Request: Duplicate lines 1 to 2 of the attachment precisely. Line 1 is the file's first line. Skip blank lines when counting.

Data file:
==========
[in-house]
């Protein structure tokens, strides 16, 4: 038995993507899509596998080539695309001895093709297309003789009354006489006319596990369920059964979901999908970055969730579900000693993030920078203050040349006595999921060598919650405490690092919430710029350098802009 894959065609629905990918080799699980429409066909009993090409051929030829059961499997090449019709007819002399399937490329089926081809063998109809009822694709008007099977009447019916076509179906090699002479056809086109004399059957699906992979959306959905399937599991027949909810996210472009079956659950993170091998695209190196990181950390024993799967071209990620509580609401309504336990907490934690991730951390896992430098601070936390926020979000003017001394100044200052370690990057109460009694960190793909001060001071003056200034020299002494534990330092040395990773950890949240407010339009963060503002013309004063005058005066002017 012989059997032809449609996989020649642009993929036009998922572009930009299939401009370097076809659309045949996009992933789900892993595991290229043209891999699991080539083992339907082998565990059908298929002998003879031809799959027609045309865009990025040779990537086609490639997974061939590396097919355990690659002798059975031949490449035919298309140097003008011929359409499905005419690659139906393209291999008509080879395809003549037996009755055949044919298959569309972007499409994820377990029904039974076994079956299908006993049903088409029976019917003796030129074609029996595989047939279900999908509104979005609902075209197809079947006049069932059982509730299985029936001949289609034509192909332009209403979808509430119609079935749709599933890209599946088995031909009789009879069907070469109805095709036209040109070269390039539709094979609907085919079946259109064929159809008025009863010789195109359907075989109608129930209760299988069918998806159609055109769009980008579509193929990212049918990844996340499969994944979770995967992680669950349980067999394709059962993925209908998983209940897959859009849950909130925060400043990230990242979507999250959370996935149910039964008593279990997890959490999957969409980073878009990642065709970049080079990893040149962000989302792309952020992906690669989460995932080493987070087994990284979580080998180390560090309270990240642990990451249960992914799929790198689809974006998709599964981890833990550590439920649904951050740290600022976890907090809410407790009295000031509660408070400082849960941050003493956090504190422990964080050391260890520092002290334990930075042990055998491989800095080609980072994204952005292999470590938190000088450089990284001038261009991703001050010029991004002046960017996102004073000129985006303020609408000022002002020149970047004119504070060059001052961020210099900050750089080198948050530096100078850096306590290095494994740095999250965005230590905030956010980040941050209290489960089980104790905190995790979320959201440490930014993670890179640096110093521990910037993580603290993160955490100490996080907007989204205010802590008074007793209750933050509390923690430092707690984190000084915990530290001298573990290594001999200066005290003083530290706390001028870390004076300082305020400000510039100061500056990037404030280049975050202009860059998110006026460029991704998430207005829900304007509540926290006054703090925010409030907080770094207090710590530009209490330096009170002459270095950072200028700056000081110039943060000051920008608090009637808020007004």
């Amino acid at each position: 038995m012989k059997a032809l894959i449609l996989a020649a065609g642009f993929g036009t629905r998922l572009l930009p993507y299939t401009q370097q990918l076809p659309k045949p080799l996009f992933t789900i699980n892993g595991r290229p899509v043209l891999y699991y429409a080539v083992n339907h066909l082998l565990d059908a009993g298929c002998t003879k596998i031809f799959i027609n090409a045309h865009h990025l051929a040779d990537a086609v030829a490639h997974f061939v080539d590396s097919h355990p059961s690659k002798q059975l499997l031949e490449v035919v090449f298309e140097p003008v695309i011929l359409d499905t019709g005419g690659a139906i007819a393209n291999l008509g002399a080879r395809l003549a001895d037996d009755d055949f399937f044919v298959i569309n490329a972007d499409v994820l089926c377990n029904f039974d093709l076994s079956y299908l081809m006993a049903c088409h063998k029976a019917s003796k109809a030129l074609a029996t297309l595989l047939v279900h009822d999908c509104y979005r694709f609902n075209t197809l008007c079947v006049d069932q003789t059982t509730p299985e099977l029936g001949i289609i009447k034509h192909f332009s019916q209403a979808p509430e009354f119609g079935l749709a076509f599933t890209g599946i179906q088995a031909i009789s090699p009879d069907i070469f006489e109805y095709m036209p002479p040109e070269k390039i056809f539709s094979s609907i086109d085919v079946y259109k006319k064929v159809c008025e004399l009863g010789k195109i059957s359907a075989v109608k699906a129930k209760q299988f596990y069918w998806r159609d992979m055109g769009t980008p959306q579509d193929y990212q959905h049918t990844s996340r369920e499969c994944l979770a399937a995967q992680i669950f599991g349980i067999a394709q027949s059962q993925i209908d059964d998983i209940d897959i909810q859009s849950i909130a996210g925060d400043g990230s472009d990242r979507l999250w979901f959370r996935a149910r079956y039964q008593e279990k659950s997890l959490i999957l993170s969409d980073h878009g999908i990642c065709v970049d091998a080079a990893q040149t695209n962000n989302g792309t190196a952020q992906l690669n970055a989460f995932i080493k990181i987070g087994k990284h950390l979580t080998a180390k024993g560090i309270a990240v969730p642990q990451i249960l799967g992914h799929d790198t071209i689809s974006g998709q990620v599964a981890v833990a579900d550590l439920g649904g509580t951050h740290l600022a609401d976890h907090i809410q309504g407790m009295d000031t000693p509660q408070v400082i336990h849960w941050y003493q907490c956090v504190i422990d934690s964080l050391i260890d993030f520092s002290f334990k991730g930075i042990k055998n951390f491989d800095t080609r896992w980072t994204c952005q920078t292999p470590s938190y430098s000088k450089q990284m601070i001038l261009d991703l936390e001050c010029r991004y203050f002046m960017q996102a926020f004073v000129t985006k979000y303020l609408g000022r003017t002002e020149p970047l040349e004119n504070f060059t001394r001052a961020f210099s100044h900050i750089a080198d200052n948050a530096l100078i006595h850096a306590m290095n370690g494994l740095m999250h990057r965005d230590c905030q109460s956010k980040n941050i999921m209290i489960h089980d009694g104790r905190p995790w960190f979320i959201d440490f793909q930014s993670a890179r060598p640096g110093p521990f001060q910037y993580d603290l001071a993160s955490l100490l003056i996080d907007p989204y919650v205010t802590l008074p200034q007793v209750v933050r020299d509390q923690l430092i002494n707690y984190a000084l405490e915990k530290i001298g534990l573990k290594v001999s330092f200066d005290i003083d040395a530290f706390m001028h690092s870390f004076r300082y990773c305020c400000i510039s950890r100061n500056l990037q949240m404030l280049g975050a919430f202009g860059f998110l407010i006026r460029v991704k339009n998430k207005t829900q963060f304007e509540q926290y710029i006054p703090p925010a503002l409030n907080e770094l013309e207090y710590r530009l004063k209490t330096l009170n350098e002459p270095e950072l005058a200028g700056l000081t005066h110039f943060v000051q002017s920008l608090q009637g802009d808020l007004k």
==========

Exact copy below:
[in-house]
């Protein structure tokens, strides 16, 4: 038995993507899509596998080539695309001895093709297309003789009354006489006319596990369920059964979901999908970055969730579900000693993030920078203050040349006595999921060598919650405490690092919430710029350098802009 894959065609629905990918080799699980429409066909009993090409051929030829059961499997090449019709007819002399399937490329089926081809063998109809009822694709008007099977009447019916076509179906090699002479056809086109004399059957699906992979959306959905399937599991027949909810996210472009079956659950993170091998695209190196990181950390024993799967071209990620509580609401309504336990907490934690991730951390896992430098601070936390926020979000003017001394100044200052370690990057109460009694960190793909001060001071003056200034020299002494534990330092040395990773950890949240407010339009963060503002013309004063005058005066002017 012989059997032809449609996989020649642009993929036009998922572009930009299939401009370097076809659309045949996009992933789900892993595991290229043209891999699991080539083992339907082998565990059908298929002998003879031809799959027609045309865009990025040779990537086609490639997974061939590396097919355990690659002798059975031949490449035919298309140097003008011929359409499905005419690659139906393209291999008509080879395809003549037996009755055949044919298959569309972007499409994820377990029904039974076994079956299908006993049903088409029976019917003796030129074609029996595989047939279900999908509104979005609902075209197809079947006049069932059982509730299985029936001949289609034509192909332009209403979808509430119609079935749709599933890209599946088995031909009789009879069907070469109805095709036209040109070269390039539709094979609907085919079946259109064929159809008025009863010789195109359907075989109608129930209760299988069918998806159609055109769009980008579509193929990212049918990844996340499969994944979770995967992680669950349980067999394709059962993925209908998983209940897959859009849950909130925060400043990230990242979507999250959370996935149910039964008593279990997890959490999957969409980073878009990642065709970049080079990893040149962000989302792309952020992906690669989460995932080493987070087994990284979580080998180390560090309270990240642990990451249960992914799929790198689809974006998709599964981890833990550590439920649904951050740290600022976890907090809410407790009295000031509660408070400082849960941050003493956090504190422990964080050391260890520092002290334990930075042990055998491989800095080609980072994204952005292999470590938190000088450089990284001038261009991703001050010029991004002046960017996102004073000129985006303020609408000022002002020149970047004119504070060059001052961020210099900050750089080198948050530096100078850096306590290095494994740095999250965005230590905030956010980040941050209290489960089980104790905190995790979320959201440490930014993670890179640096110093521990910037993580603290993160955490100490996080907007989204205010802590008074007793209750933050509390923690430092707690984190000084915990530290001298573990290594001999200066005290003083530290706390001028870390004076300082305020400000510039100061500056990037404030280049975050202009860059998110006026460029991704998430207005829900304007509540926290006054703090925010409030907080770094207090710590530009209490330096009170002459270095950072200028700056000081110039943060000051920008608090009637808020007004």